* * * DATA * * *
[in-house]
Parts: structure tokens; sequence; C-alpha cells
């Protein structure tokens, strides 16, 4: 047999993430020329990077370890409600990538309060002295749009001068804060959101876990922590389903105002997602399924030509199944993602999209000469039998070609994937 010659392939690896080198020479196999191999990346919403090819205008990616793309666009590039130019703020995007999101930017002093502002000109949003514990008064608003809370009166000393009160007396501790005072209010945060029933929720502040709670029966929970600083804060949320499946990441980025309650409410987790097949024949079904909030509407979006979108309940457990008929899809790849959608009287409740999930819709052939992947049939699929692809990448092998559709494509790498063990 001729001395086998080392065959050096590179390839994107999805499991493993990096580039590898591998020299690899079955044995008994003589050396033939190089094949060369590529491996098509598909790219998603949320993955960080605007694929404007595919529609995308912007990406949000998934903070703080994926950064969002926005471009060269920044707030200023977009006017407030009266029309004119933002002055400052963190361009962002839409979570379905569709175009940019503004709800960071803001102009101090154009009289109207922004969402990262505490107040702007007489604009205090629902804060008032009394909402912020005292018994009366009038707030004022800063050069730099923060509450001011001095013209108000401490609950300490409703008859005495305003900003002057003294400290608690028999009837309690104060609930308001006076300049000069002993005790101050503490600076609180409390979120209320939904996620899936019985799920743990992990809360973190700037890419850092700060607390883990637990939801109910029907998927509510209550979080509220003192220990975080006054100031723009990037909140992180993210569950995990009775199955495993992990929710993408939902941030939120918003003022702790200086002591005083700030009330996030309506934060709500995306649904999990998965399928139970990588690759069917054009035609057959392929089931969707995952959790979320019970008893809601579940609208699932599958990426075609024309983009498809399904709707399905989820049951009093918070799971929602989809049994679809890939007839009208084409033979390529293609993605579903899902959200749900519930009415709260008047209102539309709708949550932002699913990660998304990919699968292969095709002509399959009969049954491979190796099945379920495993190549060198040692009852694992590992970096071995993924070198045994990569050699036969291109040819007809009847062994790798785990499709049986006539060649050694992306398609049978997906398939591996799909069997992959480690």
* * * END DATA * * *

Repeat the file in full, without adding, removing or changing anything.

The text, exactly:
[in-house]
Parts: structure tokens; sequence; C-alpha cells
């Protein structure tokens, strides 16, 4: 047999993430020329990077370890409600990538309060002295749009001068804060959101876990922590389903105002997602399924030509199944993602999209000469039998070609994937 010659392939690896080198020479196999191999990346919403090819205008990616793309666009590039130019703020995007999101930017002093502002000109949003514990008064608003809370009166000393009160007396501790005072209010945060029933929720502040709670029966929970600083804060949320499946990441980025309650409410987790097949024949079904909030509407979006979108309940457990008929899809790849959608009287409740999930819709052939992947049939699929692809990448092998559709494509790498063990 001729001395086998080392065959050096590179390839994107999805499991493993990096580039590898591998020299690899079955044995008994003589050396033939190089094949060369590529491996098509598909790219998603949320993955960080605007694929404007595919529609995308912007990406949000998934903070703080994926950064969002926005471009060269920044707030200023977009006017407030009266029309004119933002002055400052963190361009962002839409979570379905569709175009940019503004709800960071803001102009101090154009009289109207922004969402990262505490107040702007007489604009205090629902804060008032009394909402912020005292018994009366009038707030004022800063050069730099923060509450001011001095013209108000401490609950300490409703008859005495305003900003002057003294400290608690028999009837309690104060609930308001006076300049000069002993005790101050503490600076609180409390979120209320939904996620899936019985799920743990992990809360973190700037890419850092700060607390883990637990939801109910029907998927509510209550979080509220003192220990975080006054100031723009990037909140992180993210569950995990009775199955495993992990929710993408939902941030939120918003003022702790200086002591005083700030009330996030309506934060709500995306649904999990998965399928139970990588690759069917054009035609057959392929089931969707995952959790979320019970008893809601579940609208699932599958990426075609024309983009498809399904709707399905989820049951009093918070799971929602989809049994679809890939007839009208084409033979390529293609993605579903899902959200749900519930009415709260008047209102539309709708949550932002699913990660998304990919699968292969095709002509399959009969049954491979190796099945379920495993190549060198040692009852694992590992970096071995993924070198045994990569050699036969291109040819007809009847062994790798785990499709049986006539060649050694992306398609049978997906398939591996799909069997992959480690």